Updated: Apr 28
I will be perfectly honest and tell you that I am not sure where the advice, which I want to share with you, originated. It could have been something that was spoken by Rudolf Steiner to the first Waldorf teachers. It could have been someone else entirely. I heard it directly from the director of my Waldorf Teacher Training program.
I could go straight to the advice, but I hope you will read this little fable from Aesop first. I assure you it is relevant.
"One day the sun and the north wind were debating who had the greater power. Amid their discourse, they espied a traveler below them upon the open road. The North Wind spake: "Come, let us take advantage of this moment most opportune. Shall we agree that whosoever shall part this traveler from his coat is indeed the mightier?" After careful consideration, the Sun agreed to these terms and the contest commenced. "Please, sir," suggested the Sun, "I would urge you to go first." The North Wind was more than happy to do so. North Wind prepared himself and then began to blow with great force upon the unfortunate traveler. The wind rose to nearly gale force as the North Wind exerted his force in full measure. Alas, as great as the North Wind blew, with equal vigor did the traveler cling to his coat. Spent and weary, the North Wind shook his head and stood aside for the Sun, who calmly strode forth to beam his warmest rays. At a very short interval, the traveler removed his coat himself."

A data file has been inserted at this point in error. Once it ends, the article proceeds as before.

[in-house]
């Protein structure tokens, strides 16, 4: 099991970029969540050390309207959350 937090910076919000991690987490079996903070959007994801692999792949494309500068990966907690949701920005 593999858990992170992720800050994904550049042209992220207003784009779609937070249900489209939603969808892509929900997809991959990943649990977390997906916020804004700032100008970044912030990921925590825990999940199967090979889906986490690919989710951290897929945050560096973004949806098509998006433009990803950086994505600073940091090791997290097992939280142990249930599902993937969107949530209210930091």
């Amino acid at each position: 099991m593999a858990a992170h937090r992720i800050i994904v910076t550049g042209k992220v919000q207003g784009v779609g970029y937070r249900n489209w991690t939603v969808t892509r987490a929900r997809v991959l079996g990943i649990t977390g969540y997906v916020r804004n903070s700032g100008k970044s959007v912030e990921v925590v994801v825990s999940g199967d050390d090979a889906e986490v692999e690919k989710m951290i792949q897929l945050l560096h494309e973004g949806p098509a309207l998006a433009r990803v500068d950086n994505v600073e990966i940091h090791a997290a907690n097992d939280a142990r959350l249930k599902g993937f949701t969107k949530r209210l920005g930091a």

In many publications, you will find a moral following such a fable. It is tempting to provide a pithy quote to any listener, especially if we sense that the listener does not seem to instantly grasp the value of such a tale.
Ah, but this would cut short in invaluable process, one that has become rarer and rarer in our world of convenience and instant gratification! And now we come to the advice of which I spoke earlier. We should not give such morals; rather, we should allow the other person time and space to reflect, to consider, to ponder, and contemplate.
I know that Rudolf Steiner did urge the first Waldorf teachers to bring poems and verses to the students and to avoid, especially before puberty, the practice of examining such things, of explaining their meaning and poetic devices, to avoid laying bare the craft of metaphors.
But why? Would this not help the student have an even deeper understanding? Would this not help the student reach a greater appreciation?
I think these are fair questions. To remain in keeping with this article's primary message, I shall attempt to share the answer to these questions, and perhaps many more, with another story.
"A simple man and a simple woman lived together as husband and wife, with lives as ordinary as any other but in one regard. They owned a goose that laid a golden egg each day. Sure that their lovely goose must contain great amount of gold inside, they resolved to slay the innocent bird, and did so without delay. Much was their dismay to discover that the dead goose was like every other goose inside."